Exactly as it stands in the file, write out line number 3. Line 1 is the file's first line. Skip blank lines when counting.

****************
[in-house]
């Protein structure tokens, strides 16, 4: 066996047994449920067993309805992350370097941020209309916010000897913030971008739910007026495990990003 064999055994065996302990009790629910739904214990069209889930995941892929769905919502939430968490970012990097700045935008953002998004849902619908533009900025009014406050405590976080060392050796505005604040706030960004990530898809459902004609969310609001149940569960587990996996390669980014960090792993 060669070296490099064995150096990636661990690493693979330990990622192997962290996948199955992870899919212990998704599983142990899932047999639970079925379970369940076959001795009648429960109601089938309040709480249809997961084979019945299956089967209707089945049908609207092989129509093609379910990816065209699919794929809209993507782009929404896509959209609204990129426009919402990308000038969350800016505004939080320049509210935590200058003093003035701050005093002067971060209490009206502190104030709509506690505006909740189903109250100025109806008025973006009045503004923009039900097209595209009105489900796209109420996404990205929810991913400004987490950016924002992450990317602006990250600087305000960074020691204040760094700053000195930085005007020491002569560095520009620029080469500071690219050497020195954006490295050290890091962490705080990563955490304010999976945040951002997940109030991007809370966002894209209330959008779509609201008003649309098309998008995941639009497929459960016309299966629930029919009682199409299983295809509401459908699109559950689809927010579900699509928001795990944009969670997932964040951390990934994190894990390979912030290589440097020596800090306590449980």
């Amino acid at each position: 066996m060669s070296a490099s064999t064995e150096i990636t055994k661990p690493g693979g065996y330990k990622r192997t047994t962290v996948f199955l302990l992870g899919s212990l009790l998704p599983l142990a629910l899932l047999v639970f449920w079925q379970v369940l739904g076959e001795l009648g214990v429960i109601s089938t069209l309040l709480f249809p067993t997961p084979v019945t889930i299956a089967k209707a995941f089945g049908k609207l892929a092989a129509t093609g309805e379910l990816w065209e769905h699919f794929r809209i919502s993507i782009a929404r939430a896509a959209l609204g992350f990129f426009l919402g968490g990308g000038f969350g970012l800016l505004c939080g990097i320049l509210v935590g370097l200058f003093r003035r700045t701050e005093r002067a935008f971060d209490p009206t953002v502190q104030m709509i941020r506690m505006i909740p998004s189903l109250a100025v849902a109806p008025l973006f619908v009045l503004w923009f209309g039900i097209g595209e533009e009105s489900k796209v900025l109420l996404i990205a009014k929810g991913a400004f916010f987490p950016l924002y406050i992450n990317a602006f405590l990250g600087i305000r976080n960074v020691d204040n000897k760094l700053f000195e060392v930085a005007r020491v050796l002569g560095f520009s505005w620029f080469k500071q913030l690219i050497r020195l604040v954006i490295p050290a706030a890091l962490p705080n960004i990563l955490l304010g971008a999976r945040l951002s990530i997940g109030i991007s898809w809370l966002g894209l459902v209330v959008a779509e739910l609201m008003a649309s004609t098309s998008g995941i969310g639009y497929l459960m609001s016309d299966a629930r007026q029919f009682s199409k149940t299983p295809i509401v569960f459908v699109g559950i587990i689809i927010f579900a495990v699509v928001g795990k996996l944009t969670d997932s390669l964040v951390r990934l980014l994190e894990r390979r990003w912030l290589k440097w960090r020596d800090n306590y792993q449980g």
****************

């Amino acid at each position: 066996m060669s070296a490099s064999t064995e150096i990636t055994k661990p690493g693979g065996y330990k990622r192997t047994t962290v996948f199955l302990l992870g899919s212990l009790l998704p599983l142990a629910l899932l047999v639970f449920w079925q379970v369940l739904g076959e001795l009648g214990v429960i109601s089938t069209l309040l709480f249809p067993t997961p084979v019945t889930i299956a089967k209707a995941f089945g049908k609207l892929a092989a129509t093609g309805e379910l990816w065209e769905h699919f794929r809209i919502s993507i782009a929404r939430a896509a959209l609204g992350f990129f426009l919402g968490g990308g000038f969350g970012l800016l505004c939080g990097i320049l509210v935590g370097l200058f003093r003035r700045t701050e005093r002067a935008f971060d209490p009206t953002v502190q104030m709509i941020r506690m505006i909740p998004s189903l109250a100025v849902a109806p008025l973006f619908v009045l503004w923009f209309g039900i097209g595209e533009e009105s489900k796209v900025l109420l996404i990205a009014k929810g991913a400004f916010f987490p950016l924002y406050i992450n990317a602006f405590l990250g600087i305000r976080n960074v020691d204040n000897k760094l700053f000195e060392v930085a005007r020491v050796l002569g560095f520009s505005w620029f080469k500071q913030l690219i050497r020195l604040v954006i490295p050290a706030a890091l962490p705080n960004i990563l955490l304010g971008a999976r945040l951002s990530i997940g109030i991007s898809w809370l966002g894209l459902v209330v959008a779509e739910l609201m008003a649309s004609t098309s998008g995941i969310g639009y497929l459960m609001s016309d299966a629930r007026q029919f009682s199409k149940t299983p295809i509401v569960f459908v699109g559950i587990i689809i927010f579900a495990v699509v928001g795990k996996l944009t969670d997932s390669l964040v951390r990934l980014l994190e894990r390979r990003w912030l290589k440097w960090r020596d800090n306590y792993q449980g």